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The Toucan, engineering at its purest.

For the first time ever, the toucan’s beak has been the object of a detailed engineering study. The conclusions of the study revealed that the beak of this bird is lightweight, extraordinarily hard wearing and offers optimum resistance.   Marc A. Meyers, Professor of Mechanics and Aerospace Engineering has shown that the secret behind the strength and lightness of the toucan’s beak is an unusual compound that could be applied to the design of ultra light aircraft and parts for vehicles based on synthetic foam made from metals and polymers. 
Da Vinci and his birds of a feather…

In the early 16th century, Leonardo da Vinci’s analysis of the flight of birds led him to anticipate several designs that would later allow for major progress in the development of the aviation sector such as the propeller or parachute. He was also the first to apply scientific techniques to the development of his ideas, and came up with three different devices: the ornithopter (a wing-flapping device); the helicopter (designed to move off the ground by means of a rotor blade situated on the vertical axis); and the glider, in which the pilot was attached to a rigid structure with wings, similar to those of large birds.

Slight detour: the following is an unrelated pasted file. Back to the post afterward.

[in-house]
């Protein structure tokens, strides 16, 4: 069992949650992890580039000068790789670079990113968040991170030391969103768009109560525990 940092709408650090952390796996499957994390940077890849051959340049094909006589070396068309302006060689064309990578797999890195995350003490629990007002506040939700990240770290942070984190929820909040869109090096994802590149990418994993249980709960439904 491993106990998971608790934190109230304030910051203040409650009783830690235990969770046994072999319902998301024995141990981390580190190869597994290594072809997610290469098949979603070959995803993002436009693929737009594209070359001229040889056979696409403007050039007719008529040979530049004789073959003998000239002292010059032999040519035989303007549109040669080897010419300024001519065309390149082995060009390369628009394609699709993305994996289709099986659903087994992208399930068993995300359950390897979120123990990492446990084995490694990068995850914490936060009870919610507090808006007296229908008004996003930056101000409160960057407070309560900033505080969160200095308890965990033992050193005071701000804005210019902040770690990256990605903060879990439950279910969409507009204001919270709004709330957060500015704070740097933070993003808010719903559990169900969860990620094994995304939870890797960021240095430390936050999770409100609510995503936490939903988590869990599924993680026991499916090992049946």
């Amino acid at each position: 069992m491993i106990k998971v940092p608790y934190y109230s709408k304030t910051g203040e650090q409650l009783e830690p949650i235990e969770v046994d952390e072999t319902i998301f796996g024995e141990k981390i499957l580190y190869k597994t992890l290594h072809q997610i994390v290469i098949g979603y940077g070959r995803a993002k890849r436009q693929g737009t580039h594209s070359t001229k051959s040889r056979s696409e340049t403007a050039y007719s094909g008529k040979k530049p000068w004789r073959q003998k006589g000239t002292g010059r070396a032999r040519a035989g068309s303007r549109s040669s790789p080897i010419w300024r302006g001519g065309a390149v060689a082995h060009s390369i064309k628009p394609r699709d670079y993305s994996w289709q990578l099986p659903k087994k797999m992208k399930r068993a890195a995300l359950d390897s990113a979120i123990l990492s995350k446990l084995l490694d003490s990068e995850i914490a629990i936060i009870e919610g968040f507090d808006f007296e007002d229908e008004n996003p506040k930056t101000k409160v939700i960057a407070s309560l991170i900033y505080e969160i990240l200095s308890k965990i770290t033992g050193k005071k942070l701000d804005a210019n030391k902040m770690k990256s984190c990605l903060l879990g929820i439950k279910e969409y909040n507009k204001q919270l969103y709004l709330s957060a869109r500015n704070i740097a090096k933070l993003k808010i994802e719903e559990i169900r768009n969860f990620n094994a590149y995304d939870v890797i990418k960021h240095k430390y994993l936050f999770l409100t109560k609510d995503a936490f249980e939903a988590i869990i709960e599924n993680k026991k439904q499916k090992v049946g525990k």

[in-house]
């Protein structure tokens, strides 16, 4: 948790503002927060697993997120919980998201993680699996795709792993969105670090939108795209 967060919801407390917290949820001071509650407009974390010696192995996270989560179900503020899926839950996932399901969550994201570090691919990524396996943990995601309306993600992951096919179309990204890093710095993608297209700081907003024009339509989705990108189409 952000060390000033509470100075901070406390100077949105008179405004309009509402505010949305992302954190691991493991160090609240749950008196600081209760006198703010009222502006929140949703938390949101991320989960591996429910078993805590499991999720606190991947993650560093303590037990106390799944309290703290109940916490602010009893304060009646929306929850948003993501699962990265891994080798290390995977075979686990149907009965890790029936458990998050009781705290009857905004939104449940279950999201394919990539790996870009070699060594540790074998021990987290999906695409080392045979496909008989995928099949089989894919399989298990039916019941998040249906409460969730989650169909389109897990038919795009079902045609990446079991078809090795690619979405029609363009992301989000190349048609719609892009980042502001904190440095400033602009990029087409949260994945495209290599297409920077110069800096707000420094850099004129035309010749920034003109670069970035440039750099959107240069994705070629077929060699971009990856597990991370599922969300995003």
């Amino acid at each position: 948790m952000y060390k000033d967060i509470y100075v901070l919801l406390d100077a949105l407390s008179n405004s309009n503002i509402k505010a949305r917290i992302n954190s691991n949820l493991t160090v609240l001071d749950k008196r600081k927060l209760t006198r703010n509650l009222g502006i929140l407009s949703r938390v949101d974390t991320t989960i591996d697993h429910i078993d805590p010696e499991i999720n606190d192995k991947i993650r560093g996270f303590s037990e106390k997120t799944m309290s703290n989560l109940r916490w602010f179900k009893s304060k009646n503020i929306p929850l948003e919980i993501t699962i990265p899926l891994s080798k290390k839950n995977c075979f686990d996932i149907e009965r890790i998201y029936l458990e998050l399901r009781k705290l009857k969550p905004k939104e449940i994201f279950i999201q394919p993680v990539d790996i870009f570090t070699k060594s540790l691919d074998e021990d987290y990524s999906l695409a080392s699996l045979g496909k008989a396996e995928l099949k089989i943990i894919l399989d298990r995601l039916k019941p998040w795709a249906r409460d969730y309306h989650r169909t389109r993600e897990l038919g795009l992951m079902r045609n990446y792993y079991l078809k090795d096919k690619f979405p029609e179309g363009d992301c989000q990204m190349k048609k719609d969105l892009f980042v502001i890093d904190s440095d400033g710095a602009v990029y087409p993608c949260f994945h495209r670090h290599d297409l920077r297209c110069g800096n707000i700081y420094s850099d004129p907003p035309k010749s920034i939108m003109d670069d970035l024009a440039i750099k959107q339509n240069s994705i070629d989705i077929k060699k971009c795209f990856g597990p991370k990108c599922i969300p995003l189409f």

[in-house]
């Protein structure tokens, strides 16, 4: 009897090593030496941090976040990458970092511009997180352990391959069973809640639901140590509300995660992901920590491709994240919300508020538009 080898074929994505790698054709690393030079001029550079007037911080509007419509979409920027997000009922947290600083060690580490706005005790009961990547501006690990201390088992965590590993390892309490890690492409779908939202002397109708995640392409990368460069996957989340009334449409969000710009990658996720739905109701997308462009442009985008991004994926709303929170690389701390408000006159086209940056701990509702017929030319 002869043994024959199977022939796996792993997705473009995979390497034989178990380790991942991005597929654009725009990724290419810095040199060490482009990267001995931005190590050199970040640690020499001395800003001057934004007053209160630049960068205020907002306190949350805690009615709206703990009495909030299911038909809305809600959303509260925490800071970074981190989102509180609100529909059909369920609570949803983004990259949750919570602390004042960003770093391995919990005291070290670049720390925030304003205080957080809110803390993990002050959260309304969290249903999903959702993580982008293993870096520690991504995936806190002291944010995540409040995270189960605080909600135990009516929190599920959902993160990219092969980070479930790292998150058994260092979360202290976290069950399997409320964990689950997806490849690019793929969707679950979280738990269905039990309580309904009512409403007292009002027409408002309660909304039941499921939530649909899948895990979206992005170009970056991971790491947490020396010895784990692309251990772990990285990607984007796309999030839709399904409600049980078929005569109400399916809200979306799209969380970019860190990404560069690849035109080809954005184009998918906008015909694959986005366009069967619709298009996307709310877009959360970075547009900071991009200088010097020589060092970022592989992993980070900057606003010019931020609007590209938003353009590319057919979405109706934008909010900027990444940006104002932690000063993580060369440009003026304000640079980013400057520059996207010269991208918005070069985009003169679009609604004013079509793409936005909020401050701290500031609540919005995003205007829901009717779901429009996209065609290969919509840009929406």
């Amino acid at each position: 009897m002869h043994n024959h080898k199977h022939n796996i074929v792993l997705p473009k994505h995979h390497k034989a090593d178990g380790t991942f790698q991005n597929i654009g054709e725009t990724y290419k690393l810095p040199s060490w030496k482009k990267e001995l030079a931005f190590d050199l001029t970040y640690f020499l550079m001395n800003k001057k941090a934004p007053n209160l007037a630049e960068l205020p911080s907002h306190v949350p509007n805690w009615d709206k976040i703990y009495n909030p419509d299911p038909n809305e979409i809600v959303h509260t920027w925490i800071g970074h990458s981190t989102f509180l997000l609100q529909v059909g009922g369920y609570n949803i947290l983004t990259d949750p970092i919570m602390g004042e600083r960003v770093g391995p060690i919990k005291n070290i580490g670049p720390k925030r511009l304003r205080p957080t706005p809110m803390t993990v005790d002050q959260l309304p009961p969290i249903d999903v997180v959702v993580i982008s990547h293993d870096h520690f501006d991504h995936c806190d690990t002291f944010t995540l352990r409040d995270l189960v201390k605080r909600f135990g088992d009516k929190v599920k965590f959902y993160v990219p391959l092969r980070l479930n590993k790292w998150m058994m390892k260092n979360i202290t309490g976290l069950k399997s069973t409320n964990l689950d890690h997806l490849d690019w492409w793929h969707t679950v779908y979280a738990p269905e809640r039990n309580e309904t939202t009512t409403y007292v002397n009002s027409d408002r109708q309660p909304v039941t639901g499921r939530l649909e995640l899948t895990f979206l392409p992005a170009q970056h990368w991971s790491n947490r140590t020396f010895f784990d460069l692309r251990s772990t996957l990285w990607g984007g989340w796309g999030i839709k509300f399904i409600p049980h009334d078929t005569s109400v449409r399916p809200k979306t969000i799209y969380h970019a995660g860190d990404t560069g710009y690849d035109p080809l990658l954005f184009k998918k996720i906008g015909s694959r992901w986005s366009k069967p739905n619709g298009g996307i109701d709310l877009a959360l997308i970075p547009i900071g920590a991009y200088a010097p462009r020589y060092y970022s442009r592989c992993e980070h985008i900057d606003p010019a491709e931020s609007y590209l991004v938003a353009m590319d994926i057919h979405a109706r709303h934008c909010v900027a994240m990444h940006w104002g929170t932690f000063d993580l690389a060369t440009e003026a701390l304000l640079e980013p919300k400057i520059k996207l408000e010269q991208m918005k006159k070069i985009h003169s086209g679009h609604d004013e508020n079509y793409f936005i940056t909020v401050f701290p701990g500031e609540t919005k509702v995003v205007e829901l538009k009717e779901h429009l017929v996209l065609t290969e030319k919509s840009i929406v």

Bird power.

Large birds use up extra energy when taking off, whilst the smaller species use it in order to retain body heat. This means that both types of bird are designed to supply their bodies with energy. They are warm blooded creatures, and need to keep their body temperature constant. Birds find natural solutions to their energy problems: all their internal organs work at high speed, and although this shortens their lifespan, it allows for the generation of high levels of energy

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